Some people with goals will work through them quickly, some slowly, and some never stop dreaming. Big and small, we are designed to desire success. Some goals last an hour, and we realize they aren’t for us after all. but the things that get done often nag at us constantly, chewing at the back of our minds until we are compelled to take action which will get what we want. Still, other ideas we’re passionate about, get lost because life won’t slow down for us.
Should we let go after a fixed time, if we haven’t worked on something for 2 years? Should we embrace a minimalist take on our aspiration when we’ve establish a life already? I’m not going to hand anyone an universal answer, but I can share two examples of what I’ve done.
If you’ve read this blog very long, you know that I love Shania Twain. I met her. The path to that accomplishment was long; it took 13 years, and it was not a progress laden journey. Cerebral Palsy, burns, depression, anorexia, countless hospitalizations, and 10 surgeries took place between the day 11-year-old me decided she wanted to meet Shania, and the day I did. Many people believed I would die because I was struggling on so many levels. There were years my ill health was all that was on my mind. And, I didn’t make progress, as hard as I tried, when I worked toward my goal.
But, I couldn’t let it go. When I was able to think clearly I always returned to thinking of creative new methods to make my impossible, my accomplishment. I wasn’t just throwing darts at a wall of ideas. I had to learn and incorporate new information constantly. At my first concert, where Shania read every sign I didn’t have a sign. When took a sign, it didn’t get her attention, so I kept trying, beyond the concert arenas. When my opportunity came it wasn’t planned.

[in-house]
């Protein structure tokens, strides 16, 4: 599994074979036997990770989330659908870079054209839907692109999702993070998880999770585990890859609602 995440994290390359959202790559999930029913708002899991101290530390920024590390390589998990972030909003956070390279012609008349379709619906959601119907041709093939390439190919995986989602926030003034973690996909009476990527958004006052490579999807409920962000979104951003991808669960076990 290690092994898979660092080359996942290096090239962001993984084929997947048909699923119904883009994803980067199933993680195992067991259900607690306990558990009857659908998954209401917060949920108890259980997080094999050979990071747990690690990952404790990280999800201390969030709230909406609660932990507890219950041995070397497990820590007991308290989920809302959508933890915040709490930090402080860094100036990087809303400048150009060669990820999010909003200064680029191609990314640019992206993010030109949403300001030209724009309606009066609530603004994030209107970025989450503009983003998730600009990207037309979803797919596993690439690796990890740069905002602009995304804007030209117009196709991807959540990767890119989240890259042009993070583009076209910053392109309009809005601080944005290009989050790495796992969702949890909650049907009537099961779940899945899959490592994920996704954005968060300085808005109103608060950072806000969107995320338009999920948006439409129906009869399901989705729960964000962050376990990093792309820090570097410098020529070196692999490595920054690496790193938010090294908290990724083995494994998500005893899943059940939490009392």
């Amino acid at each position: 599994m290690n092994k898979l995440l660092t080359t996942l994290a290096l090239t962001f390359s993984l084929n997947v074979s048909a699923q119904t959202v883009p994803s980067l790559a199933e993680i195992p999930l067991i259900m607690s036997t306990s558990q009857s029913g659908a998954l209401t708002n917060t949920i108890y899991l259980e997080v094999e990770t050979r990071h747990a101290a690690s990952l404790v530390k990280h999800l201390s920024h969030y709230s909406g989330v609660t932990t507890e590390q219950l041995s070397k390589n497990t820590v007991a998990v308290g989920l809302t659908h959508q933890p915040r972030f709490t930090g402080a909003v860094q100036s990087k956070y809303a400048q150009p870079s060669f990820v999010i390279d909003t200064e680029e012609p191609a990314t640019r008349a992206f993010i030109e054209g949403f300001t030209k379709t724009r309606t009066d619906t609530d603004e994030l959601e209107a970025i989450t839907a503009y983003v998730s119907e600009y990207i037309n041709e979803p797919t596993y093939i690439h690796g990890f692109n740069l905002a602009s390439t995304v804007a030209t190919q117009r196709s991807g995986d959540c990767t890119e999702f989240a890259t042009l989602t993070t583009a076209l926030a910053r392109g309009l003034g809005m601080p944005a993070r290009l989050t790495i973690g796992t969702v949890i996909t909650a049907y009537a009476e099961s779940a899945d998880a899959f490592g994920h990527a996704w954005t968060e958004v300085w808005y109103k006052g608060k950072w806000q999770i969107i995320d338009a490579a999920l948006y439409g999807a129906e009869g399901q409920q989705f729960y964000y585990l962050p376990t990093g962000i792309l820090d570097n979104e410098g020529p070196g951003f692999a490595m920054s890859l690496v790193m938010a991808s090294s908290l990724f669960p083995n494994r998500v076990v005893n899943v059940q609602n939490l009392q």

For a slightly more recent example, the book I’m working on. I began writing in June of 2018; I loved this project from the start, but my body would allow me more than a half-hour at a time. Even when I was off of school and work for a weekend, and my weight had normalized from previous anorexic, life-threatening, lows; I couldn’t stay concentrate. My body wanted to sleep all the time.
I dosed in class, at work, and on the ride home, and I dosed after a few hundred words at my writing table. When at my most dysfunctionally exhausted, I stopped writing at all in order to preserve energy for things I couldn’t ignore, missing due dates for college assignments because I fell asleep before hitting the online submit button. If you’re wondering why I didn’t seek medical help, I was looking for answers, the process was extremely slow.
When I found a treatment that helped, a year had passed. My manuscript hadn’t been opened for 7 months, and I was drawn back to it with unfazed enthusiasm. Today was more productive than most, reading through and editing ten pages.
At times, I wonder if I am better doing other, easier, things. When going through long unproductive periods, I struggle to remember that no amount of time will dictate whether I leave an idea behind. If something seems like it has flowed slowly before freezing, I ask myself if it still moves or excites me. As long as motivation remains I’ll keep working over decades until it’s complete, or I’m dead.
Passion doesn’t always follow standards.